Green tie-ups: Virgin/Agilyx in partnership for aviation fuel from plastic waste; BASF/Neveon co-operate on mattress recycling

Virgin/Agilyx in partnership for aviation fuel from plastic waste

UK’s Virgin Group and chemical conversion technology company Agilyx are forming a strategic partnership to research and develop lower carbon fuel facilities to help address plastic pollution and the global transition to net zero. In 2019, Virgin owner Richard Branson had posted on Twitter that it “is a proud investor in Agilyx, a world leader in converting difficult-to-recycle waste plastics into valuable resources”.

Virgin and Agilyx aim to reuse plastic waste to produce synthetic crude oil that will then be refined into a lower carbon fuel. Plastic waste that otherwise would be un-recycled will be diverted from landfill and will help broaden options in the market for lower carbon fuels from the limited range available today.

Virgin wants to provide lower carbon fuel solutions to the global-market and expects Virgin Atlantic and other Virgin companies to be early adopters, as part of the group’s transitional plans of achieving net zero by 2050.

Virgin intends to work with Agilyx—in which it has been an investor in for many years—on the development of the production facilities based on its unique conversion technology. Cyclyx, an innovative feedstock company that is majority owned by Agilyx, will source the plastic waste used for the fuel in the first facility.

The first waste-to-fuel location is planned to be in the US, with an aspiration to roll-out similar plants in other countries, including the UK.

Agilyx’s proprietary technology is able to break down plastic waste through a pyrolysis process. Pyrolysis converts mixed waste plastic into a synthetic crude oil which, once further refined, can be used as a lower carbon fuel.

BASF/Neveon co-operate on mattress recycling

Meanwhile in other news, German chemical firm BASF and foam specialist Neveon are working together to further develop the recycling of mattresses. The aim is to establish a closed product loop for mattresses. Currently, discarded mattresses are mainly thermally recycled or disposed of in landfills. BASF and Neveon want to change this and return mattress foams to the product life cycle. As early as this year, the two companies plan to obtain the first pilot quantities of recycled mattress foams made from collected used mattresses. The next step will then be to transfer the recycling to a larger scale in subsequent years.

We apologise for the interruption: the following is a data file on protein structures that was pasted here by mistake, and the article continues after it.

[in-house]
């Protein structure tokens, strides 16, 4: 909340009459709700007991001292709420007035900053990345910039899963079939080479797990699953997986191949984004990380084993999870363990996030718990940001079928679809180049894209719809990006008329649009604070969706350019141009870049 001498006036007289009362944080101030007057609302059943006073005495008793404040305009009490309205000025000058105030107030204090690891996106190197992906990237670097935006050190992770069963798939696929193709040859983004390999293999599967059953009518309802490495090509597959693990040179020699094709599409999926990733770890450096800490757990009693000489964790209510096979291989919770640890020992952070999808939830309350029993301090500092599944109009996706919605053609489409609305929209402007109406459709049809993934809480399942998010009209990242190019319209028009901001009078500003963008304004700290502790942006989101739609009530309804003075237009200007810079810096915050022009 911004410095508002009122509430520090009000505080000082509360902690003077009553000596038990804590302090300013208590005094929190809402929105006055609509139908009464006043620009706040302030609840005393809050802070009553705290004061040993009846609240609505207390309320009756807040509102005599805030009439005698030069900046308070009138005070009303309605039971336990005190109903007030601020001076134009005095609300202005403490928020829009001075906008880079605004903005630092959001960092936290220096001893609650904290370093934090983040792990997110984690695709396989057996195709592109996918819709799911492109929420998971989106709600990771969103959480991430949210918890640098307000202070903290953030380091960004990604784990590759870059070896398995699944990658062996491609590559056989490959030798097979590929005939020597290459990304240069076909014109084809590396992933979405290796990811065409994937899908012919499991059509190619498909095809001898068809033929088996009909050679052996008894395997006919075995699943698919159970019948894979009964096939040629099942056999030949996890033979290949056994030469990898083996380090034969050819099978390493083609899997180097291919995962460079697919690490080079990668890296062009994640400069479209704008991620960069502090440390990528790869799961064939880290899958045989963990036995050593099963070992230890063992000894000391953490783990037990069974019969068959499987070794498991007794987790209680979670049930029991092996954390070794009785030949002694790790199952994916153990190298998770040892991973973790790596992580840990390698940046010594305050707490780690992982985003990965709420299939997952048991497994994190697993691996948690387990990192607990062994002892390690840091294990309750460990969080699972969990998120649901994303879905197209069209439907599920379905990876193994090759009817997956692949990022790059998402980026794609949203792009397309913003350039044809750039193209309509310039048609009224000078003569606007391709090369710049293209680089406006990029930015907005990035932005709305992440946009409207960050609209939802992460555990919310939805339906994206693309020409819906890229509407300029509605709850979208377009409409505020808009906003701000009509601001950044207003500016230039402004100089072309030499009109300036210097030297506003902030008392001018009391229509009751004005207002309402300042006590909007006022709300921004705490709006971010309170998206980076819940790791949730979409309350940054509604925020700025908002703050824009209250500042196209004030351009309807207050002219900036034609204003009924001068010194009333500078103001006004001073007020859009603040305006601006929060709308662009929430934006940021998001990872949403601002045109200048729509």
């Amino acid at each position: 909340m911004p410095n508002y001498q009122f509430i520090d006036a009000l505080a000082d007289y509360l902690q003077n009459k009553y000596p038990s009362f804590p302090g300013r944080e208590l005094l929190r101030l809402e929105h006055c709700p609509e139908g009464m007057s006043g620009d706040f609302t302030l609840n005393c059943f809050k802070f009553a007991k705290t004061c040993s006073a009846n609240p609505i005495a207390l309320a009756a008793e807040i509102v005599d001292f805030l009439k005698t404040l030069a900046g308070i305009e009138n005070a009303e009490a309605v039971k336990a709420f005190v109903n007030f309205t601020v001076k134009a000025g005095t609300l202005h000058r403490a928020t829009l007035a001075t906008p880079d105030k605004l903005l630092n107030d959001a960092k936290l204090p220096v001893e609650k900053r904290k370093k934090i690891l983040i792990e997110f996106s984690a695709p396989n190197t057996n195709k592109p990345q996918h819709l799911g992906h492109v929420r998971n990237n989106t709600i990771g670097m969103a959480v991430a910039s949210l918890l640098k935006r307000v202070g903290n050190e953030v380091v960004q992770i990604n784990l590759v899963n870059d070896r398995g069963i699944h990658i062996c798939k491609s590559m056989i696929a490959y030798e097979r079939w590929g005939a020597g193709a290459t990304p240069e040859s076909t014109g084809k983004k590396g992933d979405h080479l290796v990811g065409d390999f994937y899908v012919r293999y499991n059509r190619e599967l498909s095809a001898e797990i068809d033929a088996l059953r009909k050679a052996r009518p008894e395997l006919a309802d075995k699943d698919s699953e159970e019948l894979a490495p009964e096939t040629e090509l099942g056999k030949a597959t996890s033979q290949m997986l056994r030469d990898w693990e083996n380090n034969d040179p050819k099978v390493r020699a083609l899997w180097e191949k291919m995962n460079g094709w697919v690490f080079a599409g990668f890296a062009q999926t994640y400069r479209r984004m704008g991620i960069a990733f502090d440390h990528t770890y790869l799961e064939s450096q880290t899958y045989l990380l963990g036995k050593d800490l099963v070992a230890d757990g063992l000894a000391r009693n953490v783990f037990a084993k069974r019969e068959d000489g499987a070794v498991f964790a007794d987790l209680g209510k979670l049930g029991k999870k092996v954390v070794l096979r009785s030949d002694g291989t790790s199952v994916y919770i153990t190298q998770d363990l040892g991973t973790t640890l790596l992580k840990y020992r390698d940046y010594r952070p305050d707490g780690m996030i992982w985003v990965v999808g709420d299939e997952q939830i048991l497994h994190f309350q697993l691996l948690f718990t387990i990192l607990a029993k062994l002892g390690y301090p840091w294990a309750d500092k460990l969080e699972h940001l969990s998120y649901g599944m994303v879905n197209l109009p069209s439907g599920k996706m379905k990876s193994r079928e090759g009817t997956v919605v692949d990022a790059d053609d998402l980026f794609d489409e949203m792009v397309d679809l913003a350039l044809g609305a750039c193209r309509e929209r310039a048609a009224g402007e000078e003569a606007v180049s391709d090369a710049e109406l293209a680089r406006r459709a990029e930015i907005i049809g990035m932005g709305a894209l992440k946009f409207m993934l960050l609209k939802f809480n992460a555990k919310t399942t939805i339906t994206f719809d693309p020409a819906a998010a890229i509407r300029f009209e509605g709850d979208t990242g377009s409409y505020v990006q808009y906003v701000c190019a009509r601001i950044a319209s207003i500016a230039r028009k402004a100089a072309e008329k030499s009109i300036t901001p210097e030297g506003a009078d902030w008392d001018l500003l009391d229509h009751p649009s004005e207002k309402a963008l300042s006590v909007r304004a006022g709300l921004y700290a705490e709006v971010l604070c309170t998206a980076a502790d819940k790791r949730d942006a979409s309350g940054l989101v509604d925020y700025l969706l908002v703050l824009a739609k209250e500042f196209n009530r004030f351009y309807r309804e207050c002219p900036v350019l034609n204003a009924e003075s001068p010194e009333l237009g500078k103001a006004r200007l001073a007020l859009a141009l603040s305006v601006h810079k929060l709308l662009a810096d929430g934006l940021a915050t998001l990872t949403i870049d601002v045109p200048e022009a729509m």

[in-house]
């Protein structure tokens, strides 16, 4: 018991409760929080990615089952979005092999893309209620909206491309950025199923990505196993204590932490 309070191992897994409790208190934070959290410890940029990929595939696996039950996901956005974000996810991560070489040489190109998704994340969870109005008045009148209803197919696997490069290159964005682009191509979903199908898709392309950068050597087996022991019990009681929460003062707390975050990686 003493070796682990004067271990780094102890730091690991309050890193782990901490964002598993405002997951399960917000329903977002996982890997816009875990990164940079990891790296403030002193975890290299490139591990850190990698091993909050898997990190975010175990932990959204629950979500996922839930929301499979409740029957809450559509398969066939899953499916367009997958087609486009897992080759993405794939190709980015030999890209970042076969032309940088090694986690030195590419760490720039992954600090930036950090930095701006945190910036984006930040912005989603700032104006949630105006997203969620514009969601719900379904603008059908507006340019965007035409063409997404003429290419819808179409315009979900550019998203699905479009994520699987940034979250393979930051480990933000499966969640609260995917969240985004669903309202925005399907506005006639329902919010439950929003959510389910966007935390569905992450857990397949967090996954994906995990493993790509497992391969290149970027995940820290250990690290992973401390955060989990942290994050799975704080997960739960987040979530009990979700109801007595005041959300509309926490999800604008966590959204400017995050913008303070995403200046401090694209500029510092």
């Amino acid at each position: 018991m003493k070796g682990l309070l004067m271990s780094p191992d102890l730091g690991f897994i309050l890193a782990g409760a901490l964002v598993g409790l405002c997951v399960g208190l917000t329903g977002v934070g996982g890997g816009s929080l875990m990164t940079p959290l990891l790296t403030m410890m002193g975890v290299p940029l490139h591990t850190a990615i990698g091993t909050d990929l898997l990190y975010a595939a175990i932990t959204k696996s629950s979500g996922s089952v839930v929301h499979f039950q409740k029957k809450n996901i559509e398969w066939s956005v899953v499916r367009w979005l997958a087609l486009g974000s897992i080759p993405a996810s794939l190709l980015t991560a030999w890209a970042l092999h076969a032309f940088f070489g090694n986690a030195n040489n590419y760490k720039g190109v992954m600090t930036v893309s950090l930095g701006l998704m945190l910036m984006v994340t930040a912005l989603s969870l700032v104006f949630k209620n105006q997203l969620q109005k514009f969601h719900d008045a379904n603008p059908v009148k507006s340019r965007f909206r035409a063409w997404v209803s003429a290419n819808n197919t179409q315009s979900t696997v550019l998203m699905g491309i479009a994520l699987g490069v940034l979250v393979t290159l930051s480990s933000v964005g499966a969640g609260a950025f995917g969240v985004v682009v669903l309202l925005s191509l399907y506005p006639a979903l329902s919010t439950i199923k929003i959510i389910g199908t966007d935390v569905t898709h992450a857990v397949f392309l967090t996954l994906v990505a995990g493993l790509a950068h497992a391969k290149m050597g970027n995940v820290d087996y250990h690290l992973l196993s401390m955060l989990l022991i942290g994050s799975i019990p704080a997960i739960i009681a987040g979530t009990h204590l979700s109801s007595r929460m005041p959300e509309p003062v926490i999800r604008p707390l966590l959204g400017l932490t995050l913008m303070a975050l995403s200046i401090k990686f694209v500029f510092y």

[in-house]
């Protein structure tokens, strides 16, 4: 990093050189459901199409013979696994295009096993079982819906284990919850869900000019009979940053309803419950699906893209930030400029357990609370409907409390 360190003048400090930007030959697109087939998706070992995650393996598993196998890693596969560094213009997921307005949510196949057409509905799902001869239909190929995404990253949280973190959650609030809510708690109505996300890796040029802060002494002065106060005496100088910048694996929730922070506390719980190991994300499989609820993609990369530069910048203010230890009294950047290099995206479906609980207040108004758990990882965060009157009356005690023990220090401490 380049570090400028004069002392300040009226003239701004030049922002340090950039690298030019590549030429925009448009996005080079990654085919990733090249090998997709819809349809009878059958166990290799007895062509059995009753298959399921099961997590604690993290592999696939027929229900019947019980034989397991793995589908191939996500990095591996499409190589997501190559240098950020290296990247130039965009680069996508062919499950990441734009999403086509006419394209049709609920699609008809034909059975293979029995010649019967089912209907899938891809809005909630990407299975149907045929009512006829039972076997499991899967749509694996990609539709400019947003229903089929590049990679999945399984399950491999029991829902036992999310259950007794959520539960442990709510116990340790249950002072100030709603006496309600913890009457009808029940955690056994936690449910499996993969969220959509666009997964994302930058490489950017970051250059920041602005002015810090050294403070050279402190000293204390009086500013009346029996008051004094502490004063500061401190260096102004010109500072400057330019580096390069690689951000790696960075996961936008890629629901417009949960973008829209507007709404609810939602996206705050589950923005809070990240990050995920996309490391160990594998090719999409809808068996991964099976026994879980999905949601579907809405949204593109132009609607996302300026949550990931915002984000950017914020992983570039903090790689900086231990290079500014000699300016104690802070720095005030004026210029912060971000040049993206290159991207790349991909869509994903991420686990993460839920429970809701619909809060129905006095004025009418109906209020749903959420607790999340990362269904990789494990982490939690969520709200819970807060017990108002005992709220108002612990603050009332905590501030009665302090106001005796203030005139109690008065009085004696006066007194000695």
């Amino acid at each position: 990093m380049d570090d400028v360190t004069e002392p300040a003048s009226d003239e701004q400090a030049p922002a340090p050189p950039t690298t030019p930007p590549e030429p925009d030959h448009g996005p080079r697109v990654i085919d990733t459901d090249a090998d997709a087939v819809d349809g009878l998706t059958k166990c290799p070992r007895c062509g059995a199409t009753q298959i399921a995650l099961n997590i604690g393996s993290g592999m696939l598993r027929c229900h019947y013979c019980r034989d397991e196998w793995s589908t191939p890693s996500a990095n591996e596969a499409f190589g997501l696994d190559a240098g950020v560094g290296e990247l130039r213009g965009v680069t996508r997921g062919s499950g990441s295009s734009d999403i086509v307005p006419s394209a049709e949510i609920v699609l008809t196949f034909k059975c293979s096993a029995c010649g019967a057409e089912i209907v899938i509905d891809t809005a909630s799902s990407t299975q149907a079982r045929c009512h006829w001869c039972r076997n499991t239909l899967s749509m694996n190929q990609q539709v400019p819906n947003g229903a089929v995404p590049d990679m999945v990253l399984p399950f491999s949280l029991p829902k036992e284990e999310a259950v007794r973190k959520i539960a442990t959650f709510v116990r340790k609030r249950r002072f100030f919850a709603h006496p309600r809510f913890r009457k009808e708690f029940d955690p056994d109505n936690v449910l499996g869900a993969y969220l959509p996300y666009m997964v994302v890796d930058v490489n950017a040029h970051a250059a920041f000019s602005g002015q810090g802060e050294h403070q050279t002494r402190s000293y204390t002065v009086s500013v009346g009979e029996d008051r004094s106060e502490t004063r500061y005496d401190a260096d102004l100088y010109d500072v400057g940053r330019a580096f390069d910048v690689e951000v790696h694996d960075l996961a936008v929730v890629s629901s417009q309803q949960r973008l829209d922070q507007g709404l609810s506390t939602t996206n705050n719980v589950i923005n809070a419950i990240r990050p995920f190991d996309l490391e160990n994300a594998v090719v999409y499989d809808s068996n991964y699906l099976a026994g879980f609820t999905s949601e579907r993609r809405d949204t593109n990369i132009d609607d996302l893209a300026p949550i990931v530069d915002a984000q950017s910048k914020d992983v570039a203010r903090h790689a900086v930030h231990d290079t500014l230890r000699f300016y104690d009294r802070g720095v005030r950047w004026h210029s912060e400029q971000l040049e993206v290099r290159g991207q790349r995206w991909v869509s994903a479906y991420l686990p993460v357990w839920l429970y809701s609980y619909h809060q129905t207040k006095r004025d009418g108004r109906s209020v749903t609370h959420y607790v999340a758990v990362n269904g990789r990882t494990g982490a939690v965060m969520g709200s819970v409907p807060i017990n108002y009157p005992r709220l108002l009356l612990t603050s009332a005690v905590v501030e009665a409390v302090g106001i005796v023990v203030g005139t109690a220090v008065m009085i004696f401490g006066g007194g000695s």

BASF is developing a wet chemical recycling process for used mattresses made of flexible polyurethane. Initial small-scale trials have been very promising. The original polyols can be recovered from the used mattress foams and used again to produce high-quality flexible foam blocks. The quality of these flexible foam blocks made from recycled polyurethane are equivalent to those made from conventional materials from fossil raw material sources. Thus, high-quality new mattresses can be produced from alternative polyurethane.

One building block towards a closed cycle - which already starts with the product and eco-design of mattresses - is the systematic collection and return of old mattresses. To simplify this, Neveon is launching REMATTRESS, a mattress take-back pilot, in Berlin, Germany in mid-February.

This is to be extended in the coming months successively to further states of the Federal Republic. On the online reservation platform citizens of Berlin can book immediately fast and comfortably by mouse-click the collection of their old mattresses. This is fetched after date agreement, dismantled professionally, and made available for reprocessing. This makes an important contribution to the circular economy, as the recycled materials can be used to manufacture new foam products.


Subscribe to Get the Latest Updates from PRA  Please click here

©2022 Plastics and Rubber Asia. All rights reserved.

©2022 Plastics and Rubber Asia. All rights reserved.

Home Terms & Conditions Privacy Policy Webmail Site Map About Us


Contact Us Register Subscribe